What is a Render Prop?

What is a render prop and why should you care?

It's funny, I have actually been using render props since sometime in 2016, but I didn't know that was uncommon. I actually thought it was just a normal thing everyone did in React. I was calling them "Component Props" when teaching them to my team back then. And thats because that is essentially all they are. A component passed in as a prop. They might seem more confusing then that, but thats just the arrow syntax playing tricks on you. Let me demonstate.

const SimpleComp = data => <h2>{data}</h2>;
const CompWithRenderProp = ({ RenderProp }) => (
  <div>
    <h1>Hey You!</h1>
    {RenderProp("from Comp")}
  </div>
);
const App = () => {
  return (
    <div className="App">
      <CompWithRenderProp RenderProp={SimpleComp} />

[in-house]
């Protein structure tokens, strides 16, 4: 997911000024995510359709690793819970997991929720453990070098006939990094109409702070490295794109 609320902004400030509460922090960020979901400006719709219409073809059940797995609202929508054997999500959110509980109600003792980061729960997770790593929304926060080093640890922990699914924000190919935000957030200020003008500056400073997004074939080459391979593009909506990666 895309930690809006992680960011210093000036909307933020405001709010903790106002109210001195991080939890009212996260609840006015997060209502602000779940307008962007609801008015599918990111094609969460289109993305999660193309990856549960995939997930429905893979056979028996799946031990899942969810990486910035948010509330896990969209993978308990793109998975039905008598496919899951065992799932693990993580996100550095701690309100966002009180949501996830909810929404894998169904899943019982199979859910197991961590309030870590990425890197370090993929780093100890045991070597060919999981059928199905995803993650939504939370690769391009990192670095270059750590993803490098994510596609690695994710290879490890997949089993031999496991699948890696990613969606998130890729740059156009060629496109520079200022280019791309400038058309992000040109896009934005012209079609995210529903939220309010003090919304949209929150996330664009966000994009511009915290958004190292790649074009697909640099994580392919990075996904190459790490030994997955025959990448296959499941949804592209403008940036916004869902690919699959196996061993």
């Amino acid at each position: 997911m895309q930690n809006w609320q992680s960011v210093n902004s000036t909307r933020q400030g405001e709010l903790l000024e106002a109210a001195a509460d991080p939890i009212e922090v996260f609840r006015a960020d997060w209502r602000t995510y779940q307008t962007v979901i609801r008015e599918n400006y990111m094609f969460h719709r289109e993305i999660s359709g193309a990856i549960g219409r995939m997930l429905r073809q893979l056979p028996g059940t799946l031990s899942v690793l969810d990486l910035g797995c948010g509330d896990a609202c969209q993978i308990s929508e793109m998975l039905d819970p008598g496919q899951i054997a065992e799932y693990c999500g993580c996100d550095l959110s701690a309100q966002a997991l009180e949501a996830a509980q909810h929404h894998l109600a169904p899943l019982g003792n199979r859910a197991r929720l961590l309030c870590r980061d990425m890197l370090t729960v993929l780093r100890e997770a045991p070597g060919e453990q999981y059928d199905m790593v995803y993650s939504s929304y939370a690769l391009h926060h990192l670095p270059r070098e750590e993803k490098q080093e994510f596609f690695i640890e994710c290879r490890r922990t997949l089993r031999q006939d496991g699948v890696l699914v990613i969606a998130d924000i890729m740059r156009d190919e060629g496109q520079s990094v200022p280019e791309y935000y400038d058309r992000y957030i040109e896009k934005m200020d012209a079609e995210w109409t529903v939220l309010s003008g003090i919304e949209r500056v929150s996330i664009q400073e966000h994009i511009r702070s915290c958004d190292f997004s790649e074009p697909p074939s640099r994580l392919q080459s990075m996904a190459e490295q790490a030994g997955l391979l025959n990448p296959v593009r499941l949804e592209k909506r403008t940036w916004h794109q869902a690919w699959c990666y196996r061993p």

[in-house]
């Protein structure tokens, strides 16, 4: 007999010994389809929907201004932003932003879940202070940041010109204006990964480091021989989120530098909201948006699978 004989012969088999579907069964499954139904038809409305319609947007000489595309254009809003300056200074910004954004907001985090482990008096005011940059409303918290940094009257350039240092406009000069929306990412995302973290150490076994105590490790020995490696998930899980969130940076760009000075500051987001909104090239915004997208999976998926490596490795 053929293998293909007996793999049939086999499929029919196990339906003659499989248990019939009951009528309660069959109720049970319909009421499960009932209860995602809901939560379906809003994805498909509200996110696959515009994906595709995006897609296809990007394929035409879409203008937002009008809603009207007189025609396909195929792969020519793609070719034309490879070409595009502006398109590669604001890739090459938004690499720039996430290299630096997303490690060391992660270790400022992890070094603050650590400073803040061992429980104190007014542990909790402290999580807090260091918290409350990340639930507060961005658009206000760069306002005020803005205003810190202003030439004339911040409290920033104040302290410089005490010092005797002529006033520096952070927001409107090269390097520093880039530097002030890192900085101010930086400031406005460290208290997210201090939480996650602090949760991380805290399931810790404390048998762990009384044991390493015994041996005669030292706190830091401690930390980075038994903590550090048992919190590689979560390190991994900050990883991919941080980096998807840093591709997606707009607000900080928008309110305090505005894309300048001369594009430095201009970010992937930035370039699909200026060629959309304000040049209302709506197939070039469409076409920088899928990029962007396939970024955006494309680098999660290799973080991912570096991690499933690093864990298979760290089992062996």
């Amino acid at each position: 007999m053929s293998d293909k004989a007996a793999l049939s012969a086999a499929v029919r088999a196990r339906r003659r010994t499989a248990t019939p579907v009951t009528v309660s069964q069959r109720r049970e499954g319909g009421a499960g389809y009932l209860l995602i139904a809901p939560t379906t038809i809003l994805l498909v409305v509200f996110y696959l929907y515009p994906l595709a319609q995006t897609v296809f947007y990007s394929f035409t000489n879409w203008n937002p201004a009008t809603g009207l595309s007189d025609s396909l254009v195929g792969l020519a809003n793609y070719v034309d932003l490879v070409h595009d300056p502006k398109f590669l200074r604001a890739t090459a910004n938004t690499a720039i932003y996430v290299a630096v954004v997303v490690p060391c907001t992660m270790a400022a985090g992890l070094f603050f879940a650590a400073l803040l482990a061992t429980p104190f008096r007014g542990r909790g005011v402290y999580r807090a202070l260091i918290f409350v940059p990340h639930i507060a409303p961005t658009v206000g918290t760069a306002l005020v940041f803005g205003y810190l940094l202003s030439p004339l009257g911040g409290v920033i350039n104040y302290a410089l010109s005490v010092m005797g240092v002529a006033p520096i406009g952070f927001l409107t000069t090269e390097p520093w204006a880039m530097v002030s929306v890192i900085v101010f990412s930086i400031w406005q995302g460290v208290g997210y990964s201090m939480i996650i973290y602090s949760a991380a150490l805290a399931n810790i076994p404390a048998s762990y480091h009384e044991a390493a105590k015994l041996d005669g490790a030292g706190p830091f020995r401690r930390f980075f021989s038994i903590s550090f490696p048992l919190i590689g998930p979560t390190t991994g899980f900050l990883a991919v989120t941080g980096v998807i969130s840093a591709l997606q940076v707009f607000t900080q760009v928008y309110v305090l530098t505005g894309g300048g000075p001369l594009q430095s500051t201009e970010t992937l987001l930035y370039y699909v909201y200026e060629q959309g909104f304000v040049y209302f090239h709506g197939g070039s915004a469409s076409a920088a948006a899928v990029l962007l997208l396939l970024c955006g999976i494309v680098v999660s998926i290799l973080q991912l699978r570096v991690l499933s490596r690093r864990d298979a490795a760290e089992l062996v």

</div>
  );
};

Now you may be thinking "When would I ever want to do that". Well render props can be used in place of any higher order component. That's right, literally every higher order component can be written with render props instead!

I think that is really cool because I don't really like writing higher order components. I find them confusing to be frank, where render props come very natural to me.

I often use this pattern for things like modals. I pass a close function to the component so I can choose to close it via an "X" or a "Cancel" button or after submitting without duplicating "close" logic.

A common way of using render props is by taking advantage of the children prop. We could have written the above code like so.

const CompWithRenderProp = ({ children }) => (
  <div>
    <h1>Hey You!</h1>
    {children("from Comp")}
  </div>
);
const App = () => {
  return (
    <div className="App">
      <CompWithRenderProp >
      {data => <h2>{data}</h2>}
      </CompWithRenderProp>
    </div>
  );
};

Weekly take-aways

  1. Every higher order component can be re-created using render props.
  2. Render props are just components passed as a prop.